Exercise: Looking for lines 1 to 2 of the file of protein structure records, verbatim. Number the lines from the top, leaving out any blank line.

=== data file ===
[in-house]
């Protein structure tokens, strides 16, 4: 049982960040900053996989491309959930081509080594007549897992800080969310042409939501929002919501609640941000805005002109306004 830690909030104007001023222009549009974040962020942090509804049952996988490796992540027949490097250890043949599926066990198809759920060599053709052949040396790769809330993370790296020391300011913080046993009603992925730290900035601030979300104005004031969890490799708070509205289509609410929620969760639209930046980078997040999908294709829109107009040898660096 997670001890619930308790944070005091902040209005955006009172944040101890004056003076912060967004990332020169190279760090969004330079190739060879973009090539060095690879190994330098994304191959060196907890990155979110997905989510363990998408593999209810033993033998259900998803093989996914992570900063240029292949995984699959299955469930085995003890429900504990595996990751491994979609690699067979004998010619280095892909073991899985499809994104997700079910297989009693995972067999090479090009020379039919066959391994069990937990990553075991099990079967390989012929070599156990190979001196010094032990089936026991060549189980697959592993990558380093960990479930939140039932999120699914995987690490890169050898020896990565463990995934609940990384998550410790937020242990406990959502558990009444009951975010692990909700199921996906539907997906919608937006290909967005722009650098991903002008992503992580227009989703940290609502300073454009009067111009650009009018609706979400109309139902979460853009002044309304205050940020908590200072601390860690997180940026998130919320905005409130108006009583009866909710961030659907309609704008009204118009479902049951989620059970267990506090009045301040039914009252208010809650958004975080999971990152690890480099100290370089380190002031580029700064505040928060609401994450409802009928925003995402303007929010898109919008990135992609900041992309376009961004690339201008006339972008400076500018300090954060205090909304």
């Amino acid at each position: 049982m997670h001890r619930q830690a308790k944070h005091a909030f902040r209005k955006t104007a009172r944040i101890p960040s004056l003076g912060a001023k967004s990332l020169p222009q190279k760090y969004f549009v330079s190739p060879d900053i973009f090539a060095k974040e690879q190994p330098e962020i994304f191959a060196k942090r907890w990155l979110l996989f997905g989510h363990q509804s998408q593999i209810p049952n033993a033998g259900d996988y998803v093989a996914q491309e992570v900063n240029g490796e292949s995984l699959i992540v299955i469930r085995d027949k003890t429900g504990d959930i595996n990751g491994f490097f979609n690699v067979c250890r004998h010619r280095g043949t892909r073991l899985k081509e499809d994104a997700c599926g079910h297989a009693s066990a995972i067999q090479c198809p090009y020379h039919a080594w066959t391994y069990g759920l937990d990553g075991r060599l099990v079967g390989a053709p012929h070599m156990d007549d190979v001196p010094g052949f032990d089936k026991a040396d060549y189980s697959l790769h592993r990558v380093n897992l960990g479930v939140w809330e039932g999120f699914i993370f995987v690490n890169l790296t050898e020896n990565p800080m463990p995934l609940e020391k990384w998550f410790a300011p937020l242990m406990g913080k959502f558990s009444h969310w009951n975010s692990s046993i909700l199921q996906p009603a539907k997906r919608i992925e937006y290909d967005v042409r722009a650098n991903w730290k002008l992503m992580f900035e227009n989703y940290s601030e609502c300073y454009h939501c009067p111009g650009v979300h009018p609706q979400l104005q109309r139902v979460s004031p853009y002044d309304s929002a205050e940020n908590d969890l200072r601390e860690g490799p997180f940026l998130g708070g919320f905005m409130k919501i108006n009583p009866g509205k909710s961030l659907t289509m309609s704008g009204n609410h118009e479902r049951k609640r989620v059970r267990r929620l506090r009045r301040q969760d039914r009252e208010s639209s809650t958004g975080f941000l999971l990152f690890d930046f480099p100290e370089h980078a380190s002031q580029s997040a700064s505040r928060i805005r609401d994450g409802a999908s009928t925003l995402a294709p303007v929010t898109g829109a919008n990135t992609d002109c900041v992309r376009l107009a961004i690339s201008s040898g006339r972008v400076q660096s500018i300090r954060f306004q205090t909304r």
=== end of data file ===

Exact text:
[in-house]
């Protein structure tokens, strides 16, 4: 049982960040900053996989491309959930081509080594007549897992800080969310042409939501929002919501609640941000805005002109306004 830690909030104007001023222009549009974040962020942090509804049952996988490796992540027949490097250890043949599926066990198809759920060599053709052949040396790769809330993370790296020391300011913080046993009603992925730290900035601030979300104005004031969890490799708070509205289509609410929620969760639209930046980078997040999908294709829109107009040898660096 997670001890619930308790944070005091902040209005955006009172944040101890004056003076912060967004990332020169190279760090969004330079190739060879973009090539060095690879190994330098994304191959060196907890990155979110997905989510363990998408593999209810033993033998259900998803093989996914992570900063240029292949995984699959299955469930085995003890429900504990595996990751491994979609690699067979004998010619280095892909073991899985499809994104997700079910297989009693995972067999090479090009020379039919066959391994069990937990990553075991099990079967390989012929070599156990190979001196010094032990089936026991060549189980697959592993990558380093960990479930939140039932999120699914995987690490890169050898020896990565463990995934609940990384998550410790937020242990406990959502558990009444009951975010692990909700199921996906539907997906919608937006290909967005722009650098991903002008992503992580227009989703940290609502300073454009009067111009650009009018609706979400109309139902979460853009002044309304205050940020908590200072601390860690997180940026998130919320905005409130108006009583009866909710961030659907309609704008009204118009479902049951989620059970267990506090009045301040039914009252208010809650958004975080999971990152690890480099100290370089380190002031580029700064505040928060609401994450409802009928925003995402303007929010898109919008990135992609900041992309376009961004690339201008006339972008400076500018300090954060205090909304």